We did take the shuttle once when we completed the Highline Trail as a through hike. We had reservations for the shuttle in the afternoon of the hike but in order to use it, the reservation needed to be validated (get a colored wristband), starting at 7AM that day. Since we would be tackling an incredibly long hike, we would be starting the hike by 6AM so we would miss the validation in the morning and therefore not be able to ride the shuttle. I read that you can validate your reservation up to 72 hours ahead for this reason. There was a gentleman sitting by the bus stop clearly with the validation/wristband power. I explained the situation – that we would not be at this bust stop at 7AM but instead an hour into the Highline Trail, he nodded and hooked us up with red wristbands for tomorrow. I mention all of this because it is essential that you plan ahead and read what the requirements are. When we completed the trail, we made our way to the bus station and waited in the sun for the bus to pick us up. As we got our wristbands on, groups of people indicated being unaware of the reservation system – even though it is plastered everywhere – on signs, the website, the visitor centers – everywhere. The shuttle comes every 15 – 30 minutes and lucky for us, a bus arrived after 15 minutes with only two open spots.

The Red Bus: (+) more exclusive, great for sightseeing in an open top vehicle, guided tour (-) expensive, cannot get off for trails / hiking, not flexible (option requires advanced ticket purchase)

Each option gives a different trip through Going to the Glacier Road so depending on what you are looking to do will determine how you want to get around. If you are nervous about driving, the in-park shuttle is a great option but if you want to be in the park at 6AM, you will need a car. If you are not interested in hiking at all and want to be chauffeured, go for the Red Bus.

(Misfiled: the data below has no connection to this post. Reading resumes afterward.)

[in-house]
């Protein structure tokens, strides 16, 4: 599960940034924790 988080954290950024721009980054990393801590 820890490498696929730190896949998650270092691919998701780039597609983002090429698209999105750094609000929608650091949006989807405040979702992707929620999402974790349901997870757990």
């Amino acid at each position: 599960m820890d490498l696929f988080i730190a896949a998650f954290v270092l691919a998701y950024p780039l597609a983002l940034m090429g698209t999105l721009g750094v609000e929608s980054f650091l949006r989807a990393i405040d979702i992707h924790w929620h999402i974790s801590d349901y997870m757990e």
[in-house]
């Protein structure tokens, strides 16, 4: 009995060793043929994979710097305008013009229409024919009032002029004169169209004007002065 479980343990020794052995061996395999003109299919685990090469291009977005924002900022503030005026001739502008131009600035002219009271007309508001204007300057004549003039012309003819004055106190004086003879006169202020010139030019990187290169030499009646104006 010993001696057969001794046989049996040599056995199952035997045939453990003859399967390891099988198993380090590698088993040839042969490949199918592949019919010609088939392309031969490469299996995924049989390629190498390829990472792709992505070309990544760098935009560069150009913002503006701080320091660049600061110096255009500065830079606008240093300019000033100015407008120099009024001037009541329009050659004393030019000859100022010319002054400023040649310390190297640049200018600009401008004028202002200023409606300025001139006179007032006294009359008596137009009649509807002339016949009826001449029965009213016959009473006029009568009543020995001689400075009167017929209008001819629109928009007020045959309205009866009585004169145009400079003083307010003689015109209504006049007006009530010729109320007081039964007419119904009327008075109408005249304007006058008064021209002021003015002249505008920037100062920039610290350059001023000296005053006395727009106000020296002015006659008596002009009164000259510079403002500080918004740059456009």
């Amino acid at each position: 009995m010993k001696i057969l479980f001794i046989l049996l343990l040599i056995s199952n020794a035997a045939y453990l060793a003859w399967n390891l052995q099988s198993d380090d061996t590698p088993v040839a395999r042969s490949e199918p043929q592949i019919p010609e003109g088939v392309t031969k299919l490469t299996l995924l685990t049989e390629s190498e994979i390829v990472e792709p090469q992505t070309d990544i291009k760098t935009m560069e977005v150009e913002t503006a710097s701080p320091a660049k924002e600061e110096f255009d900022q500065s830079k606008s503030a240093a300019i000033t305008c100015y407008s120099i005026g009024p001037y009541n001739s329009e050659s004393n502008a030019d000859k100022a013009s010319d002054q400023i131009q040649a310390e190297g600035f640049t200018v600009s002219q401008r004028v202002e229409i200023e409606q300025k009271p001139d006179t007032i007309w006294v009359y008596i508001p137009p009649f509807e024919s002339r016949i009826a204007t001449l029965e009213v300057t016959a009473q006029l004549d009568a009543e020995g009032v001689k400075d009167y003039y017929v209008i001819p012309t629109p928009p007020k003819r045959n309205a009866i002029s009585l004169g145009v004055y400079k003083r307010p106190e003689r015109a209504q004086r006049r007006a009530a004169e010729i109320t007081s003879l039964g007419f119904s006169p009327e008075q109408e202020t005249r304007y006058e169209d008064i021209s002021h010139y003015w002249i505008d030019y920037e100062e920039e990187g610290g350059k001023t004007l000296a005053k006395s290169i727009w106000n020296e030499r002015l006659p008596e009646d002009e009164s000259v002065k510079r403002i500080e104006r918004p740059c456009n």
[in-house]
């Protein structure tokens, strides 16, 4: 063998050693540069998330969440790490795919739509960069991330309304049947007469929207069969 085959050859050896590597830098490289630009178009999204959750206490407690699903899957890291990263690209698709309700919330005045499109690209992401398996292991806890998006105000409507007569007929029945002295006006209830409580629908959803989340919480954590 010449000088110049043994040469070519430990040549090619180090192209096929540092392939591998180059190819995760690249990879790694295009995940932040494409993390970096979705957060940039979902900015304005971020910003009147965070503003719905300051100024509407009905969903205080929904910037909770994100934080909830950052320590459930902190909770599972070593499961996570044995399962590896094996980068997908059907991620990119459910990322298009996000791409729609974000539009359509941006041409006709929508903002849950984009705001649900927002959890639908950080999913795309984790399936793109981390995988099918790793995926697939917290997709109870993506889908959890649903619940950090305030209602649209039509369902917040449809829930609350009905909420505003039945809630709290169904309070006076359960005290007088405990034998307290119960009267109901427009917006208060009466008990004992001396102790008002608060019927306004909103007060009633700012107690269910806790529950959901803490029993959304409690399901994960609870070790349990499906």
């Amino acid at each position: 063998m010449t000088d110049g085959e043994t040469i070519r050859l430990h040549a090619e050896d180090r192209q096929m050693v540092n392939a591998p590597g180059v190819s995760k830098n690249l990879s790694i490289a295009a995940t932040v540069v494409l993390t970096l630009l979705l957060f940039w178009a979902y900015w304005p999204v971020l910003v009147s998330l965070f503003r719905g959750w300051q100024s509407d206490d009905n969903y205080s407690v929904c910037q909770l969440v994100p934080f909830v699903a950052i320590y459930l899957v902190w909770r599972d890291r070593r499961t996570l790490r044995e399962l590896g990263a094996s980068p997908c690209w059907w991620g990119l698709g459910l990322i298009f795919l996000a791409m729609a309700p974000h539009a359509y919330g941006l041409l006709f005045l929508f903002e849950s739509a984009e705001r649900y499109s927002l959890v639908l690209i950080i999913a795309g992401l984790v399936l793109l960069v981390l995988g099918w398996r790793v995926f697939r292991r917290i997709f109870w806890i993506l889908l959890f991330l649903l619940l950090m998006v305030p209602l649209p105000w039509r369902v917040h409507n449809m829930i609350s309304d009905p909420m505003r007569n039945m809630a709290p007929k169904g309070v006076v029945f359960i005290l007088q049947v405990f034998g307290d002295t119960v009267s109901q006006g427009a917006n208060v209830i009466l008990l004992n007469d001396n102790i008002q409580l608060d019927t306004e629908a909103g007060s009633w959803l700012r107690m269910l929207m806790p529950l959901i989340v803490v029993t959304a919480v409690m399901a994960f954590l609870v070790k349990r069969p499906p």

Stops on Going to the Sun Road

  • Apgar Visitor Center / Apgar Village
  • Lake McDonald
  • McDonald Falls
  • John’s Lake Trail
  • Sacred Dancing Cascade
  • Trail of the Cedars and Avalanche Lake
  • The Loop and Overlook
  • Weeping Wall / Triple Arches / Oberlin Falls
  • Logan Pass Visitor Center ( access to Hidden Lake Trail and Highline Trail)
  • Siyeh Bend
  • Jackson Glacier Overlook
  • St Mary Falls Trail (3 miles, easy) / Sun Point Nature Trail (6 miles, easy)
  • Wild Goose Island Lookout
  • St Mary Visitor Center

This is a lot to do in one day but it certainly can be done, especially if the trails are not a priority. That being said, since parking is a nightmare in the park, make sure to have a must see list to ensure you do not waste too much time circling for a parking spot.

Since we tackled some of these areas in the previous two days, here was our day:

Views of Lake McDonald from one of the many pull off locations

Visited the Sacred Dancing Cascade

Stopped at pulls offs near the Weeping Wall

Tried to park at Logan Pass Visitor Center around 9AM but it was already bonkers – literally watched people get out of their car to find someone coming off of the trail and walked with them to their car to secure the parking spot

Quick photo near Jackson Glacier Overlook

Completed a 3 mile easy St Mary Falls Trail

Spotted Wild Goose Island – it is very tiny!

Turned around of Going to the Sun Road and headed back

Found a parking spot near Logan Visitor Center which was a reasonable walking distance to the visitor center

Only to find out that Hidden Lake Trail we intended on hiking was closed due to near activity

Sat at the Visitor Center and ate our lunch, checked out the park store

Walked about half a mile on the Highline Trail again to see the beginning in the day time – we were also surprised to see the Grinnell Glacier Overlook portion of the trail was closed today even though we just completed it yesterday

And that concludes our drive on the Going to the Sun Road! We spent a lot more time at Lake McDonald on our first day as well as hiking the Trail of the Cedars and Avalanche Lake but I think those two items could have definitely been included as a part of this drive. Longer trails like the Highline (and potentially the Hidden Lake Trail depending on hiking ability) is better suited as a dedicated day.

What I loved about Glacier National Park and the Going to the Sun Road is that everyone is able to enjoy the beauty of the park and it is not inaccessible for those that cannot or chose not to hike distances to see the iconic park views – these views exist along the entire drive!

Read more about our trip to Glacier National Park – coming soon!